We serve God because we love Him. We fulfill our purpose because every part of our being is consumed with a love for God. Do you want to be happy? Love God, love His creation. Build a foundation of love and your faith and service to God will have no limits
Happiness Guaranteed!

Happiness Guaranteed!

Neal Pollard

Who wouldn’t find that appealing? Many years ago, Hugo McCord wrote a book entitled, “Happiness Guaranteed.” In it, he wrote, “Is happiness difficult? Yes, to those on the wrong road. Is it elusive? Yes, to those who want it without a price. But to the simple, plain folk of the earth, willing to walk God’s road, willing to pay God’s price, happiness is, like God, not far from every one of us.”  Many spend a lifetime in a desperate, elusive attempt to be happy. What if there was a formula for true happiness? I believe we find it in Psalm 37:23-26. This text tells us what we need to be happy.

We need a direction mapped by God (23). If we make life a self-guided tour, we can guarantee ourselves a life of misery. Even a Christian’s heartaches often stem from our trying to “go it alone” without His guidance. He guides us through the Word (Psa. 119:105,133). He knows everything at the deepest level of comprehension. He understands what kind of life will make us happy and miserable. David says life without God’s guidance is chaotic and disorderly. I read about an optometrist who examined an elderly patient and asked, “Can you read the fifth line of the chart?” “No.” “How about the fourth line?” “No.” “Hmm. Try the second line.” “No.” “Surely you can read the first line.” The old man said, “Truth is I’ve never learned to read.” Have we learned to read? Have we gotten into the regular habit of consulting God’s divine roadmap?

We need a delight in His way (23). In a matter of minutes, you can find out what a person enjoys in life. It could be sports, politics, travel, shopping, mechanic-ing, nature, reading, fishing, horseback riding, or stamp-collecting. Kept in proper place and priority, these can be good, healthy, and legitimate. But way too many people get their thrills in illegitimate ways. They enjoy the unwholesome, filthy, perverted and vulgar. To many, “The word of the Lord is unto them a reproach; they have no delight in it” (Jer. 6:10). Solomon adds, “A fool does not delight in understanding…” (Prov. 18:2a). God’s outline for living, when followed, leads to delight. Other ways are paved with the heartache of others who foolishly paved those same paths previously.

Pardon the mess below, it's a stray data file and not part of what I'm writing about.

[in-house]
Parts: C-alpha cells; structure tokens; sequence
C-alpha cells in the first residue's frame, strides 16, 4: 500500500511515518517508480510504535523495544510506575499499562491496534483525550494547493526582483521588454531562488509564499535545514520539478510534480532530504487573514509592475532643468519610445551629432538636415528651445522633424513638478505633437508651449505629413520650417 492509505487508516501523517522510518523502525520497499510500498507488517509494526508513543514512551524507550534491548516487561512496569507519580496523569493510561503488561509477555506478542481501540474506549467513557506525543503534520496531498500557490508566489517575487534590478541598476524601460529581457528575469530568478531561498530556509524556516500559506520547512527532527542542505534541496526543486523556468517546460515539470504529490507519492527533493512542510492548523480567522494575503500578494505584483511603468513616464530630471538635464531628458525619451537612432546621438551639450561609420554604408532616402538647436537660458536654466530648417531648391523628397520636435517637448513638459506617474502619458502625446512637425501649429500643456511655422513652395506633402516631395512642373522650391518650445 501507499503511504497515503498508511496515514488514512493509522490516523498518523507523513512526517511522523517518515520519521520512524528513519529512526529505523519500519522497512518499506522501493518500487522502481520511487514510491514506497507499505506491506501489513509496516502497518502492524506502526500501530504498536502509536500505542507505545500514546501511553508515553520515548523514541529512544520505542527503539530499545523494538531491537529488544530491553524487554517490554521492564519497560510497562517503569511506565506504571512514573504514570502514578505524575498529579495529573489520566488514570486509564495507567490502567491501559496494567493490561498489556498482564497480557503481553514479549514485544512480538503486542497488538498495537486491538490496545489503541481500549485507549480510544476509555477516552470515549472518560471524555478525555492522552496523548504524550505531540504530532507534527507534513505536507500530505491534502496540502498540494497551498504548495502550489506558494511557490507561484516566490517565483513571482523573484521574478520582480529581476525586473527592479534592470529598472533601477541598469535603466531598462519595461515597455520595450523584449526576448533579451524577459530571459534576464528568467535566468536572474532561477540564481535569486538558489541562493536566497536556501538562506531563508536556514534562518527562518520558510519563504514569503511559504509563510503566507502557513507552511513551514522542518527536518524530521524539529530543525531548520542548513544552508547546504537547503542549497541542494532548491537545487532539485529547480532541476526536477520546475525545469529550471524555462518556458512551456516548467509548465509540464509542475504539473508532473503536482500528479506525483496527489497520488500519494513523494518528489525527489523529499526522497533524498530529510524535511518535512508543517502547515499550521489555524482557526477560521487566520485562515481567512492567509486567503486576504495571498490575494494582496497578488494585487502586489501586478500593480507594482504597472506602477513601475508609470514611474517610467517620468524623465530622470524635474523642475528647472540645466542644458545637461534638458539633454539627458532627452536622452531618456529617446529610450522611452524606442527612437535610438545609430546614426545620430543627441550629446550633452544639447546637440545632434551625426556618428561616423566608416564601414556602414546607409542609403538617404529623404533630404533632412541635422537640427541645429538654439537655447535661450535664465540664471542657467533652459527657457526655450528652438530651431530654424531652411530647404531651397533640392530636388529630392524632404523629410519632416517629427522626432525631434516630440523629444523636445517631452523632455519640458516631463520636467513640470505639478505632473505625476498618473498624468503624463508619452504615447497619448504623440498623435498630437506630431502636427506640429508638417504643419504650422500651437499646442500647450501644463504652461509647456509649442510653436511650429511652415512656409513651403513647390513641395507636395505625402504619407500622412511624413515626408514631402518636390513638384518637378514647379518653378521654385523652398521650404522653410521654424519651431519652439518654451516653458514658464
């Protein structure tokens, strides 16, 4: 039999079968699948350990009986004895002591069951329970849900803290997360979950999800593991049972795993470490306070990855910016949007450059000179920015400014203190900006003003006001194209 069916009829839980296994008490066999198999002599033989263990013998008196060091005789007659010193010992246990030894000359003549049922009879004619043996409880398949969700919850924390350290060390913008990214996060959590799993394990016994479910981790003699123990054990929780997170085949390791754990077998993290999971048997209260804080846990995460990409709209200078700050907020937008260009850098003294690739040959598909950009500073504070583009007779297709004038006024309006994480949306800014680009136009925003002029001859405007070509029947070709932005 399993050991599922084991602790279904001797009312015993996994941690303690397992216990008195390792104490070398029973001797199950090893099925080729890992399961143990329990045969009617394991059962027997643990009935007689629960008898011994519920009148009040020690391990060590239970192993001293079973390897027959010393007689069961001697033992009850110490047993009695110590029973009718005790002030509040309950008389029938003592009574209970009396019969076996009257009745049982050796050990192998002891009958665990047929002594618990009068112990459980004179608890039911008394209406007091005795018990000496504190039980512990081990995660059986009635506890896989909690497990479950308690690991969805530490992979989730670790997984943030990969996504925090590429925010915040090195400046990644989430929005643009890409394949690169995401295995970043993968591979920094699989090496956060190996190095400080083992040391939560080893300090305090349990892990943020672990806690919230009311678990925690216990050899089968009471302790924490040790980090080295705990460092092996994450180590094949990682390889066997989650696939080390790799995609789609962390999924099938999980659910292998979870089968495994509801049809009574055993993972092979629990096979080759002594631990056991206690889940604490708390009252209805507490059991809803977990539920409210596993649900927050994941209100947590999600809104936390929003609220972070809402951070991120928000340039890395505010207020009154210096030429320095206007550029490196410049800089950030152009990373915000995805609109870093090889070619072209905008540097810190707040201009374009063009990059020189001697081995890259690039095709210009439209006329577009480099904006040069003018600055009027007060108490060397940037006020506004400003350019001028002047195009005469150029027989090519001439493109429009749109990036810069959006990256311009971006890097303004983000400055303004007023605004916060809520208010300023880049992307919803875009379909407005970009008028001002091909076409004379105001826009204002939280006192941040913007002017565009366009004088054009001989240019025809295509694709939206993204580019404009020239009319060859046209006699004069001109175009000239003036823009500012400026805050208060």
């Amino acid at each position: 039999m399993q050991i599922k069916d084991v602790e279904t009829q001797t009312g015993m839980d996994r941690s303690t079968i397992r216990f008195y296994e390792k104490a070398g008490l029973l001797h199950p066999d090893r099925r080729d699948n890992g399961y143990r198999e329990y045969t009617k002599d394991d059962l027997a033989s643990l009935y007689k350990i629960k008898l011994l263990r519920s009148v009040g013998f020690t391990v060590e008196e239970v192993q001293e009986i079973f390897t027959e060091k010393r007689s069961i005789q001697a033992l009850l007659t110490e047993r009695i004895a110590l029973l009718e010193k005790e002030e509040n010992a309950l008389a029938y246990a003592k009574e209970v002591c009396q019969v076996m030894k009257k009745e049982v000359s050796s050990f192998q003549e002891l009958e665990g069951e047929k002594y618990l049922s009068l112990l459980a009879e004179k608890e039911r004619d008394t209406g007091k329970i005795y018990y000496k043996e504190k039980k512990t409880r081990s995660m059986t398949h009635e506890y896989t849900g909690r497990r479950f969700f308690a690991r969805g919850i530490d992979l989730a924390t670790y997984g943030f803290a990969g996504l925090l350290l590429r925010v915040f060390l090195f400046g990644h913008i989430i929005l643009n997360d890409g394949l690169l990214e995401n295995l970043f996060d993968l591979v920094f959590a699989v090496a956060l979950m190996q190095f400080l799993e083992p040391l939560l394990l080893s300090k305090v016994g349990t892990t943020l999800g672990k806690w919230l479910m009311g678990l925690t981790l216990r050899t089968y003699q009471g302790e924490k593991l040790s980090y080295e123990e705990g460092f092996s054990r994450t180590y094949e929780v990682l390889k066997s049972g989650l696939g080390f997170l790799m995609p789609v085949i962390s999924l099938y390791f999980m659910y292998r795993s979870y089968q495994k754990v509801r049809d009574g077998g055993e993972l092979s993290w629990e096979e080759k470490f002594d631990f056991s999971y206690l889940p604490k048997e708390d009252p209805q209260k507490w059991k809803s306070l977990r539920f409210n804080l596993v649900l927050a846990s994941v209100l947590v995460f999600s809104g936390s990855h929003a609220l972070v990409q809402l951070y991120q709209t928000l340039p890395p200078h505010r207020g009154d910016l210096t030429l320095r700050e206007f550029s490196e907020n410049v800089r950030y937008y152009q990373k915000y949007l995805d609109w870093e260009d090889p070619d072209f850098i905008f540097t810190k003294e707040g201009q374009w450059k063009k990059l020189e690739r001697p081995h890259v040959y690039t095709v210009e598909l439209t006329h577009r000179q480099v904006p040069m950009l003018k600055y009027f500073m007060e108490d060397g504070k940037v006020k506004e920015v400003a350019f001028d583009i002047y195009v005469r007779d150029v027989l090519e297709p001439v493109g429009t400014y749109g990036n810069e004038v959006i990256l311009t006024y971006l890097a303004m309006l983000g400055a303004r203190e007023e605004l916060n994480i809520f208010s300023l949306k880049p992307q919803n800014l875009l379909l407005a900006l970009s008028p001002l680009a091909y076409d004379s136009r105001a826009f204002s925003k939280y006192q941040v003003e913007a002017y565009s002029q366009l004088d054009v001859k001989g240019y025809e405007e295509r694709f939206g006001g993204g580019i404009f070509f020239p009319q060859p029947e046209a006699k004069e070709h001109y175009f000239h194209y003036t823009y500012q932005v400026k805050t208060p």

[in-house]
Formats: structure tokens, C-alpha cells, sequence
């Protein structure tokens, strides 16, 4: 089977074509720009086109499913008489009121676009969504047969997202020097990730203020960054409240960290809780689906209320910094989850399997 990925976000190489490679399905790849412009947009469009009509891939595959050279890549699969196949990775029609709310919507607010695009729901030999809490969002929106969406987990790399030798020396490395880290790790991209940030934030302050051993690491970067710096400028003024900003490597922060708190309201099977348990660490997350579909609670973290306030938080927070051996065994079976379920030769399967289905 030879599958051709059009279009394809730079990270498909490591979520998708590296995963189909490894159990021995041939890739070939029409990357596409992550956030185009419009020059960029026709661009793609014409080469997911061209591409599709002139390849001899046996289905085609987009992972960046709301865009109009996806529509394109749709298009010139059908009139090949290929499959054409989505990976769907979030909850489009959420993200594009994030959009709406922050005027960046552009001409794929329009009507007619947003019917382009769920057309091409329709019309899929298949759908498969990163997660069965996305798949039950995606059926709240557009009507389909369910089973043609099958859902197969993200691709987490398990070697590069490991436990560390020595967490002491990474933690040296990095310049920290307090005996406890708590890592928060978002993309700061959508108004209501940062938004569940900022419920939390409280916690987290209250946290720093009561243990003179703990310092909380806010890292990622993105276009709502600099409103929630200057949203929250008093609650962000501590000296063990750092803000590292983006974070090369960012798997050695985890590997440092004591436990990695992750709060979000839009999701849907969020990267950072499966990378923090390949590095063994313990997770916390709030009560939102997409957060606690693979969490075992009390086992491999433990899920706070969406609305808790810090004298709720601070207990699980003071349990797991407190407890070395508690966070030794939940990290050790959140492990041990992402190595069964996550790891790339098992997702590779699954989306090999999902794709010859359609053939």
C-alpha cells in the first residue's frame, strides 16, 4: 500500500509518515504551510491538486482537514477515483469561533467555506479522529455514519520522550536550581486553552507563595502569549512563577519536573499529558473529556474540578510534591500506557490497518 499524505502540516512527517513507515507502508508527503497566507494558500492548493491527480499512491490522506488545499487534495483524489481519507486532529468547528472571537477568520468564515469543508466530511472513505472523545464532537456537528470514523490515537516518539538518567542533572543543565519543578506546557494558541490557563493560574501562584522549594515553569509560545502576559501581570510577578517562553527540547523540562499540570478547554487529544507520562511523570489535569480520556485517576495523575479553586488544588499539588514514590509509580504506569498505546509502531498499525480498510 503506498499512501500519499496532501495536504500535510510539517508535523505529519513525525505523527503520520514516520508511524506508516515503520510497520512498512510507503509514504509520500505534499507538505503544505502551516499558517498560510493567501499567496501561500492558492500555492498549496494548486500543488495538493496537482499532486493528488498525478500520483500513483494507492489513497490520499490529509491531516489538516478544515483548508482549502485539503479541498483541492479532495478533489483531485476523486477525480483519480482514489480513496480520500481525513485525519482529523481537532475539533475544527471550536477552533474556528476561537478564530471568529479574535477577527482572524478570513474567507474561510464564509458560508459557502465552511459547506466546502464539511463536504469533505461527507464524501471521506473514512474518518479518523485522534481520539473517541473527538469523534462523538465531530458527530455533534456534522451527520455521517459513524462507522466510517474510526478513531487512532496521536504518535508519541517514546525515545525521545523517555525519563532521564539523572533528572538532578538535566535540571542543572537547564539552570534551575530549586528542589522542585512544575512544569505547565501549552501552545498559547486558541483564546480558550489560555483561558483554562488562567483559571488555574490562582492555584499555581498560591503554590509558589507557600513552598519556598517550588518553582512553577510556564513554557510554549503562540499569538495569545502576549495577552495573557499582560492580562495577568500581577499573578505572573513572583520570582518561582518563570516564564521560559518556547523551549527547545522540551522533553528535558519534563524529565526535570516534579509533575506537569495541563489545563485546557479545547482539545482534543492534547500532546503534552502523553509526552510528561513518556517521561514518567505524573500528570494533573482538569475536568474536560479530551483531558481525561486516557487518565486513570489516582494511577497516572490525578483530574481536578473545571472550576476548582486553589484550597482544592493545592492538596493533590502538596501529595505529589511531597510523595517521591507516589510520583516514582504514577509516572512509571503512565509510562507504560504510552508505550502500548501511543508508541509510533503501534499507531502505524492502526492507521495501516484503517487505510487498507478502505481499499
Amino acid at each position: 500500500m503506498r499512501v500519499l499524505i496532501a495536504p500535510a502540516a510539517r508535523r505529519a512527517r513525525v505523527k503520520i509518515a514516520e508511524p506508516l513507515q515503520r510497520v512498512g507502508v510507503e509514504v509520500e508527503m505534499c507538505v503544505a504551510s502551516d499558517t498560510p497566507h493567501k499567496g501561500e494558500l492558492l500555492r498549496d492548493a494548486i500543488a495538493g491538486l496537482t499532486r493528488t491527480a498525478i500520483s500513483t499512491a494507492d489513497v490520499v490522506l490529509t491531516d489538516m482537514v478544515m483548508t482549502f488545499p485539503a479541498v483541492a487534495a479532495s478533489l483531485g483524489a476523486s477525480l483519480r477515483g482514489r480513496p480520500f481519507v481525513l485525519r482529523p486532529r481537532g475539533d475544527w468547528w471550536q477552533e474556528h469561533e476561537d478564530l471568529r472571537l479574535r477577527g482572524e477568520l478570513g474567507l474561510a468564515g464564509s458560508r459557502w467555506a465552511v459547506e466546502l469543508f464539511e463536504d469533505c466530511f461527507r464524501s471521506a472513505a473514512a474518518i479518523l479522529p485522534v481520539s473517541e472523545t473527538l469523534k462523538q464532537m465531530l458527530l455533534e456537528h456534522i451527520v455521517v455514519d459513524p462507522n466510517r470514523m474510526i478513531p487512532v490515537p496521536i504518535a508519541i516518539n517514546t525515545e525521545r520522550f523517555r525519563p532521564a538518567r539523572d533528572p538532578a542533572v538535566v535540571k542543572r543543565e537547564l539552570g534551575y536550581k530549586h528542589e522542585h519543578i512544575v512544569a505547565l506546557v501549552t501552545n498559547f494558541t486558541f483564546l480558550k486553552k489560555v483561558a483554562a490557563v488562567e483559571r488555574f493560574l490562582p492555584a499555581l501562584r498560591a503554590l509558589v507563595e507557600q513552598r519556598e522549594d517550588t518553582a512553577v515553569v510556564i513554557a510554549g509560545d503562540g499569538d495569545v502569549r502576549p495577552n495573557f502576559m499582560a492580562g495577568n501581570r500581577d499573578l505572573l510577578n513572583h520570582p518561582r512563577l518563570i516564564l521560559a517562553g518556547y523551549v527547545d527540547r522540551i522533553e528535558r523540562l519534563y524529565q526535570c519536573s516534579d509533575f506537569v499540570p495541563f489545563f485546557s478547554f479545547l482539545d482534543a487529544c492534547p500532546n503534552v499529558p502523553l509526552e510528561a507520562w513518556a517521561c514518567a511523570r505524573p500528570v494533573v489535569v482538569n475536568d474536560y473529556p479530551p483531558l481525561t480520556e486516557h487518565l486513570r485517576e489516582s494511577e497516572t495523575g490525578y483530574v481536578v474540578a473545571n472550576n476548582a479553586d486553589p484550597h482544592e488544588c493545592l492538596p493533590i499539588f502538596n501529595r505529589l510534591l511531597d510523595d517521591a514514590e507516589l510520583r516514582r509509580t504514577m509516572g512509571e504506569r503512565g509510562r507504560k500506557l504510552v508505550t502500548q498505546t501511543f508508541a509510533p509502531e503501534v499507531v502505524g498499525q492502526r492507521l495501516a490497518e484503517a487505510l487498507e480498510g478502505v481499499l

We need a dependence on God’s providential care (24-25). Seven times in the Psalms, the writer tells God, “The righteous trust in You” (5:11; 9:10; 17:7; 25:22; 31:19; 55:23; 56:3). Your faith can be built if you trust that God, even when things seem doubtful, will provide what is needed and what is best. Not just materially, but in times when spiritual decisions must be made (cf. Gen. 22:8; Rom. 4:18-21). When we place our future, fears and fortunes in God’s almighty hands, we find true happiness (1 Pet. 5:7). David challenges us to find a case of a true follower forsaken by God. Satan wants us to think God doesn’t care about us. That’s what he wanted Job’s problems to do to Job—make him turn against God. If you are suffering right now, be assured that God hasn’t left you.

We need a duty to others (26). Norman Vincent Peale said, “The way to happiness: Keep your heart free from hate, your mind from worry. Live simply, expect little, give much. Scatter sunshine, forget self, think of others. Try this for a week and you will be surprised” (The Power of Positive Thinking, 54). Psalm 37:26 mentions two responsibilities we, being richly blessed by God, have to others. The  first, mercy, should express itself through acts of kindness. The second, lending, shows generosity. God ties generosity to true conversion. We give our money, our time, our talents, our heart, and ourselves. Listen to the joyful words from those spend themselves serving others. They say, “We are unworthy slaves; we have done only that which we ought to have done” (Lk. 17:10).

We overcomplicate life with needless worry, harmful actions, and heavy burdens. So many people, from a financial, social, and physical perspective, have every reason to be happy but are miserable! The opposite of that is true, too. One may be drained of every resource but faith, but no one can rob them of their joy (Ps. 128:2; Pr. 3:18; 14:21; 29:18)!